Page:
When the report was delivered to the program, and the Hackerone analyst successfully reproduced the behavior, it turned out that additional protection activates the rate limit for generating the Verified_Session value. During the check of a report by the company’s developer, we began a discussion regarding the bug’s reproduction and exploitation.


@w2w, The organization token that was used to create the verified_session must be used to verify it. Further, rate limiting is based on the verified_session ID – not on any other factors. We cannot reproduce the claims made in this report. I even attempted to make a POC. If you can get that POC to work, or build your own, then I’ll be happy to accept the report.


Hi @username. Indeed, the rate limit is tied not to the user itself or the OrgToken but to the pair verified_session and OrgToken, which are dynamic values. I still see the problem persists, and it’s possible to bypass the rate limit by rotating verified_session and OrgToken in the request. I see that the requests performed and their sequence in the written POC are correct. However, I can’t confirm that there is no place for a minor bug that spoils the process since I’m unfamiliar with Ruby. I did a quick test on UI and recorded a video, which may clarify something.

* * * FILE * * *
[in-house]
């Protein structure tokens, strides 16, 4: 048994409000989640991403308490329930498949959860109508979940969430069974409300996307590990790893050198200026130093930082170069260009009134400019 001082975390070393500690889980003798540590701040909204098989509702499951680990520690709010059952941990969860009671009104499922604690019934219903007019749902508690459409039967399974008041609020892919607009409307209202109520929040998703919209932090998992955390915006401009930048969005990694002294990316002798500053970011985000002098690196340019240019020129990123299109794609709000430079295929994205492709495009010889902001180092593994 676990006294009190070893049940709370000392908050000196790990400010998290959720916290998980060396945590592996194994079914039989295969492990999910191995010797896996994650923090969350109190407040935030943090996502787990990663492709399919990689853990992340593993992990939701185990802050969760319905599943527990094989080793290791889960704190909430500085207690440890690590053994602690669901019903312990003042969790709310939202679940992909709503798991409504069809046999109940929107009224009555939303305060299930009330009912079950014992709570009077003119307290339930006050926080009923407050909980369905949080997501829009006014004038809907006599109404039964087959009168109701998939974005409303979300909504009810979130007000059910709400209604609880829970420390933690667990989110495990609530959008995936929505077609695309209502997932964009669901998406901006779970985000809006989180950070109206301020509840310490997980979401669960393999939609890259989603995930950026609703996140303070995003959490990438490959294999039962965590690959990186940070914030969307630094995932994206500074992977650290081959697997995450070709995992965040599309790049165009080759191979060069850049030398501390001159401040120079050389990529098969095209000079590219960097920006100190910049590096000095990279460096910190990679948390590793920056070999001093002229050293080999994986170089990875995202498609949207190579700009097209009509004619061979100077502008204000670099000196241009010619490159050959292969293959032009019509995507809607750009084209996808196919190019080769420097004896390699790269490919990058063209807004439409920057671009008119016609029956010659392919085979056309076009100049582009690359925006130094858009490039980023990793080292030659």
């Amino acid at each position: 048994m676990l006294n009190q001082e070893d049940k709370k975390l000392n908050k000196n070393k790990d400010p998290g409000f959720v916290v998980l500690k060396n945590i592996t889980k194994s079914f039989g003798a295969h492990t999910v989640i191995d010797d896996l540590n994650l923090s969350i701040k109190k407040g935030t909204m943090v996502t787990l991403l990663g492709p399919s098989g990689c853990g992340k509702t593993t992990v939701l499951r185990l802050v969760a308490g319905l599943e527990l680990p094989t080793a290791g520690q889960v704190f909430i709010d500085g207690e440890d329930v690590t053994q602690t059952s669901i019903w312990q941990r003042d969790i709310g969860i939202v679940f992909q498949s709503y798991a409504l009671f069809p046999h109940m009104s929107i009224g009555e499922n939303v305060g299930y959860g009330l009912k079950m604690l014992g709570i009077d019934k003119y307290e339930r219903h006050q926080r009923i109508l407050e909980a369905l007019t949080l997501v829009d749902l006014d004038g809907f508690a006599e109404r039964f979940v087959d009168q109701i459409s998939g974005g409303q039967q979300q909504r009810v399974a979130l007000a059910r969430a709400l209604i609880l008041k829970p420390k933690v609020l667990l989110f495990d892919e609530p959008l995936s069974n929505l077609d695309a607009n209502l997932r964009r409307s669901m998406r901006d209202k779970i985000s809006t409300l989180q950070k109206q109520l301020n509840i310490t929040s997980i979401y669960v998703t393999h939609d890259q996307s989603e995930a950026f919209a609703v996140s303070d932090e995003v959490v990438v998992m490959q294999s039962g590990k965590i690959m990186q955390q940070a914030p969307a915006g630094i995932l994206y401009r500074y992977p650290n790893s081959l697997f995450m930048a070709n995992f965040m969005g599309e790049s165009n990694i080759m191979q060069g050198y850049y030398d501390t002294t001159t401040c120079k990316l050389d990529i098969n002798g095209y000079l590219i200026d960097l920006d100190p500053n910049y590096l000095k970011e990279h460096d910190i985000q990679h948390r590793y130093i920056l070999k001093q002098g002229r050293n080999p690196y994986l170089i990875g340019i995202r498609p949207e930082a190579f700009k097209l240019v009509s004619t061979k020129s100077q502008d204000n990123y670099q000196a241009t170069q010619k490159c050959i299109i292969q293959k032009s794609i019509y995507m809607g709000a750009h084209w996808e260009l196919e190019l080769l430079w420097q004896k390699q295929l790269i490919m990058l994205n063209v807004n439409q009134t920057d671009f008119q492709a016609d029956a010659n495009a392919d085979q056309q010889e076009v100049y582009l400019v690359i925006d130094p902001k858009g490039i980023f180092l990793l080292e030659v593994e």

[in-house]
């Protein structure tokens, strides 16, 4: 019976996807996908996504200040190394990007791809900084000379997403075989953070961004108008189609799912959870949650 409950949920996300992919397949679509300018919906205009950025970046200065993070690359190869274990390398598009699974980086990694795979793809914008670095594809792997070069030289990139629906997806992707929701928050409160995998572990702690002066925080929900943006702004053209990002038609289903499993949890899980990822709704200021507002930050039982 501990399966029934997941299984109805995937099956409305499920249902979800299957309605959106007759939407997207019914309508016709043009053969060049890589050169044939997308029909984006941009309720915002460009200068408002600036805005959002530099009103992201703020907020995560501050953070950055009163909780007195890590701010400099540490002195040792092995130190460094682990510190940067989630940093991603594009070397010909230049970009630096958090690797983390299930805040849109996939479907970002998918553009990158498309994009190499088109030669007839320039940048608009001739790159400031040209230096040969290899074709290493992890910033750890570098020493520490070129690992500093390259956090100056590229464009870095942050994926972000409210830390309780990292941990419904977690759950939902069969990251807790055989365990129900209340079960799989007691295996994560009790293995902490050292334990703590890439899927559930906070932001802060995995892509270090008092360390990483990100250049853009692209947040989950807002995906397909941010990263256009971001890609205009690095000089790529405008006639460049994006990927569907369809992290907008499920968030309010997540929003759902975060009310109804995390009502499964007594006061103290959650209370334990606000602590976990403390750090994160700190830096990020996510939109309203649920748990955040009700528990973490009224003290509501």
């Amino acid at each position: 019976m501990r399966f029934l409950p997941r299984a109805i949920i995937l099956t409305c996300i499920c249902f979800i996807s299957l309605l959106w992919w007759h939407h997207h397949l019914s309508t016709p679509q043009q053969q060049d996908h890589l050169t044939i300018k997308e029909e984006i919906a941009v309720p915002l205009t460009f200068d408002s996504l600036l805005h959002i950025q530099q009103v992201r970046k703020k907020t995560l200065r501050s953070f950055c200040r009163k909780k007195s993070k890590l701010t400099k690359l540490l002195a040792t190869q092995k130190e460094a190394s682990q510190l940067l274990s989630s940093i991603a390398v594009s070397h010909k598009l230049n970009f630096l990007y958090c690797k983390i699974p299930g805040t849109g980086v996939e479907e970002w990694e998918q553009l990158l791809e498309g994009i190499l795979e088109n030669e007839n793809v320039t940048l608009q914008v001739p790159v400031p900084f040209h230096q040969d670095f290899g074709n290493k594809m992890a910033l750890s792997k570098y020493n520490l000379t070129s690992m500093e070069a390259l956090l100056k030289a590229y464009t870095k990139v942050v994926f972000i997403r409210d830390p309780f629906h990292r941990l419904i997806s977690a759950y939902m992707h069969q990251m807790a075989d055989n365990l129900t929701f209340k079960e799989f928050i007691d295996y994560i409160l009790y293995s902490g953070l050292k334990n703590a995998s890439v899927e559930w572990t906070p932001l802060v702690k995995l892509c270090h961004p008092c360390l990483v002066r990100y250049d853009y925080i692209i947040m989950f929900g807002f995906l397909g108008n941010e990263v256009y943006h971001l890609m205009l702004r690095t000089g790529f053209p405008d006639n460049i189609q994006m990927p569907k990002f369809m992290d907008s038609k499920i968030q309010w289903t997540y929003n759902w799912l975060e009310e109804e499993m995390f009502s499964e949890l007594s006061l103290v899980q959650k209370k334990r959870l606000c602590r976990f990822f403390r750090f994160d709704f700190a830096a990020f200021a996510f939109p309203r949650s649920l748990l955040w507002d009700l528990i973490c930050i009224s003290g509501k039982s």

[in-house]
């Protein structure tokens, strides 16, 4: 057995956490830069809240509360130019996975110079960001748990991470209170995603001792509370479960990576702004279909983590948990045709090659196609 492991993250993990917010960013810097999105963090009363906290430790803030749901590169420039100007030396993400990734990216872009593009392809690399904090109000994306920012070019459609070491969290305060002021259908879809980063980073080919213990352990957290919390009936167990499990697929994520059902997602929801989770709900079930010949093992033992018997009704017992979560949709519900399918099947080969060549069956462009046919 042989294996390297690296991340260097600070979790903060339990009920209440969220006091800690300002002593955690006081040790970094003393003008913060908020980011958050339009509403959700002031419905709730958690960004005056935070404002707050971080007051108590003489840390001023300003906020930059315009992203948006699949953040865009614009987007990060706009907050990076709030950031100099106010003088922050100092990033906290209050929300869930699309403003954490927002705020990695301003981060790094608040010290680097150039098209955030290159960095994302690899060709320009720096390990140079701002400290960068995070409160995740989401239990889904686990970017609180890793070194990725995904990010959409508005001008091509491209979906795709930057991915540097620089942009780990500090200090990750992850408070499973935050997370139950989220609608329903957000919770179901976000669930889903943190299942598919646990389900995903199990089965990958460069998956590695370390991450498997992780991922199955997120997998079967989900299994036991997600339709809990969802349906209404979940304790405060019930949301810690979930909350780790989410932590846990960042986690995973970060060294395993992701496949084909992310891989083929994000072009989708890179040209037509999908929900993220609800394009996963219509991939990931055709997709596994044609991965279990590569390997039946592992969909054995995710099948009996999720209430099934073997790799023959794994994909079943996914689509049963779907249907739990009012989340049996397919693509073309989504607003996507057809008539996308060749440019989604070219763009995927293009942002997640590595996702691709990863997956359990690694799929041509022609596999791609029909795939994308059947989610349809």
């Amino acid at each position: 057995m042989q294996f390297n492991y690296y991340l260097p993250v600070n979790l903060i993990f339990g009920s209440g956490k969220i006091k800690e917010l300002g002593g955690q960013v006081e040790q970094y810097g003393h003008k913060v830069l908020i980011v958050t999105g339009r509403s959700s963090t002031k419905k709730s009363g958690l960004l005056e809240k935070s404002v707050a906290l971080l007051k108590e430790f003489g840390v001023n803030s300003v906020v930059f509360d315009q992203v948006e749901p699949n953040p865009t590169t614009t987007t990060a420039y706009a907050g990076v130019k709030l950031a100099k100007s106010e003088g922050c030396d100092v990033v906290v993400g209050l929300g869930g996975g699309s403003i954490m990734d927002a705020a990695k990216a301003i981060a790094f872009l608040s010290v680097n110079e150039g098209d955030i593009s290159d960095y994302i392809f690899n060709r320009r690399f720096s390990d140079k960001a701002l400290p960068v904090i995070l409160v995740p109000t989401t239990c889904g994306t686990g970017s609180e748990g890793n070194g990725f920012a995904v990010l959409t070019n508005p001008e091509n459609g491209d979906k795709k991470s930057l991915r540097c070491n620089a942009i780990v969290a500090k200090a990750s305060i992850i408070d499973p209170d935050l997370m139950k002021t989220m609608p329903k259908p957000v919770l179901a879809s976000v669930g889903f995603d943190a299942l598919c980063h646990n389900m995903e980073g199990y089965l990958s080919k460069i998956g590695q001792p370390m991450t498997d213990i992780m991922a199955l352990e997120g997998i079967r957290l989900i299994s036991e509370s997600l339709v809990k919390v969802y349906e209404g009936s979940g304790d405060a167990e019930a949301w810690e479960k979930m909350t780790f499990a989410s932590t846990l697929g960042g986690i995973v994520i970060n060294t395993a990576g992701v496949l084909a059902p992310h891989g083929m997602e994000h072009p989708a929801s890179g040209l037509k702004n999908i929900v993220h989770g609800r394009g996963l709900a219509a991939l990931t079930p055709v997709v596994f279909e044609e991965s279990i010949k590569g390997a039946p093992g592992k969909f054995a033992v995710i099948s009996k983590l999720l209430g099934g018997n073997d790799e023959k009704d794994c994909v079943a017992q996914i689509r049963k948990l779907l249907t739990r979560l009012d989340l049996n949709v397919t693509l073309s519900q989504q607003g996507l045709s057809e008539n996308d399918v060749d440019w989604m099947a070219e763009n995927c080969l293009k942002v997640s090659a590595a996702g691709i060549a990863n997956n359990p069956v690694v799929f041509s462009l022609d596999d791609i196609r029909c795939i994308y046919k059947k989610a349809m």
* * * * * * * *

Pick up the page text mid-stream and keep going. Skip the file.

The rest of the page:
Oh, I think I see what you’re saying. You’re using a different verified_session ID to bypass the rate limit in place on the first one. Indeed, the rate limit is per verified_session. So one could get a fresh rate limit by creating a new verified_session (i.e. starting with a new verification process, i.e. a new window), however, we also rate limit creation of the verified_session itself to 2 every 30 seconds per email/phone number. What I’m saying is, in the video you provided, your second window will be rate limited after 5 attempts. And you would not be able to start a third window until another 30 seconds have elapsed. I hope that helps clear things up. If you are able to show POC with Python, that would be fantastic. As it stands now, I cannot think of a way to bypass the rate limits in place.